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Another outrage of American English foisted upon us.

It makes good sense to me. What do you Brits call it, Antehalloween?

It'd make sense if it was usually used to mean what you think it means. In fact, "Halloween Eve" usually "means" (in Dolt-speak) the time after dusk on October 31. This kind of usage should have a name - "Greetings-card English"? As you and I both know, "eve" means "the day before". Most marketing people don't give a stuff about the integrity of the language though (and most of them left school at 12 so they're able to operate in blissful ignorance of any facts about their culture which might intrude on the traditions they invent to grow some other heathen's business), which is I guess how such twee bollocks as "Halloween Eve" is given wings.

Adrian
"Hallowe'en Eve" flashed the huge strapline on a British television programme on Friday afternoon. And the presenters went on to talk about it entirely unselfconsciously. I can't remember seeing this particular construction before; no doubt others have.

Why, just the other day I noticed it on a site about the "War of the Worlds" radio broadcast of Oct. 30, 1938 (under discussion over in alt.folklore.urban):
http://www.space.com/sciencefiction/phenomena/war worlds hoax 991029.html It seems appropriate that Orson Welles and the
Mercury Theater chose Halloween Eve as the night
on which they would present their 1938 CBS radio
adaptation of Wells' novel, perhaps the single
greatest media hoax of all time.
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"Hallowe'en Eve" flashed the huge strapline on a British television ... remember seeing this particular construction before; no doubt others have.

Another outrage of American English foisted upon us. Adrian

Can the Hallo-weenies be far behind?
It makes good sense to me. What do you Brits call it, Antehalloween?

It'd make sense if it was usually used to mean what you think it means. In fact, "Halloween Eve" usually ... of usage should have a name - "Greetings-card English"? As you and I both know, "eve" means "the day before".

According to both AHD and MW, 'eve' can mean either the evening (time after dusk) or the whole day before a special day.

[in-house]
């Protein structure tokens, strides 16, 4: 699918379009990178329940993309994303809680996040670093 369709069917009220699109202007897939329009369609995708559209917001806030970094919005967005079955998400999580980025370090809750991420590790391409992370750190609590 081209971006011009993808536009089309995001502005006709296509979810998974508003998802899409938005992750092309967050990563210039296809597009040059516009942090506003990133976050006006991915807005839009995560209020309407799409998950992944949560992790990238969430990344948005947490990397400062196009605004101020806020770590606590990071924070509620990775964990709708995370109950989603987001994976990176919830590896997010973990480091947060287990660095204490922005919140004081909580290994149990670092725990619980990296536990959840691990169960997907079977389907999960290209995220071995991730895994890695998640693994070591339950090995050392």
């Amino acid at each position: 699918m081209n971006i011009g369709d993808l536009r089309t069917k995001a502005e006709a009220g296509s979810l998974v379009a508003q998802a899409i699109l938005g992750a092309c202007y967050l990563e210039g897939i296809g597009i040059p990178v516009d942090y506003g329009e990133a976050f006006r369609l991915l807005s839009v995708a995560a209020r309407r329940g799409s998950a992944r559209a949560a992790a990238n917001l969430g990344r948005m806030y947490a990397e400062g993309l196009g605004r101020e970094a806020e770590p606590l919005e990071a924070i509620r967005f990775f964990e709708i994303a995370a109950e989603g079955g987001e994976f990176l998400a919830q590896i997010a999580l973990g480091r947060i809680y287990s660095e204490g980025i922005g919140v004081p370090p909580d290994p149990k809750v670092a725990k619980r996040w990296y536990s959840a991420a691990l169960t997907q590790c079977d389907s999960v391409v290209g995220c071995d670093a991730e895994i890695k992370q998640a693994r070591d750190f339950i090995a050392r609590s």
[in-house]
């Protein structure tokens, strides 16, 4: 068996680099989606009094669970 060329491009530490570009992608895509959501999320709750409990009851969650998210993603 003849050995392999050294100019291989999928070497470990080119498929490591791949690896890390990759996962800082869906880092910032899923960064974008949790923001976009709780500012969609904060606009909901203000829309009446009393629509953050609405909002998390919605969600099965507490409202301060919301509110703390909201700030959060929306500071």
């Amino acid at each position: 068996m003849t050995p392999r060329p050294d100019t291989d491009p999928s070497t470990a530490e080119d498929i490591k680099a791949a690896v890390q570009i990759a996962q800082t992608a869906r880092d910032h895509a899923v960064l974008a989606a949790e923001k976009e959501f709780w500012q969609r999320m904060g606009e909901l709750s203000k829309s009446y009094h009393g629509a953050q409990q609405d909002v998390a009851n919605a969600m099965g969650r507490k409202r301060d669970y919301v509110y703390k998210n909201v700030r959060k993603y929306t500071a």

Most marketing people don't give a stuff about the integrity of the language though (and most of them left school ... to grow some other heathen's business), which is I guess how such twee bollocks as "Halloween Eve" is given wings.

It's amazing how they function at all. Still, someone apparently tried to narrow the meaning of Halloween from the whole day to just the time after dusk. And for most people, they probably succeeded.

john
Say DJ, do you pronounce "Halloween" like "Holloween"?

You're a closet AEUer, aren't you?

Now that was beyond cruel and uncalled-for!
Students: We have free audio pronunciation exercises.
Now that was beyond cruel and uncalled-for!

Comma after "Now."

Dena Jo
(Email: Replace TPUBGTH with denajo2)
"Hallowe'en Eve" flashed the huge strapline on a British television ... remember seeing this particular construction before; no doubt others have.

Why, just the other day I noticed it on a site about the "War of the Worlds" radio broadcast of Oct. 30, 1938 (under discussion over in alt.folklore.urban):

No doubt all this tangentialling is deliberate, but just in case it's not, the real point of the original post was in the title.

Philip Eden
Now that was beyond cruel and uncalled-for!

Comma after "Now."

The omission of that comma has been one of my pet peeves. Some of the best writers contributing to this group are guilty of it. I think they are commaphobic.

Skitt (in Hayward, California)
www.geocities.com/opus731/
Students: Are you brave enough to let our tutors analyse your pronunciation?
(snip)
According to both AHD and MW, 'eve' can mean either the evening (time after dusk) or the whole day before a special day.

Really? You amaze me. So "Christmas Eve" has two meanings? "New Year's Eve" has two meanings? LOL
Of course "eve" itself has two meanings**, but once it's put into context it only has one meaning. "Emotion: poolparty Eve" means "the day before Emotion: poolparty".*** Period. Trying to use the other meaning in this context is plain stupid.
Most marketing people don't give a stuff about the integrity ... how such twee bollocks as "Halloween Eve" is given wings.

It's amazing how they function at all. Still, someone apparently tried to narrow the meaning of Halloween from the whole day to just the time after dusk. And for most people, they probably succeeded.

Nonsense. It's just an affectation, and people who use "Halloween Eve" do so in situations where "Halloween" or "Halloween Night" would be better.

**In fact, three: 1. evening (poetic); 2. the night or the whole day before a festival; 3. the time just preceding an event. Of these, the most "alive" meaning is the third.
**Halloween is a contraction of "All Halloweds Even", meaning the day before All Saints' Day.
Adrian
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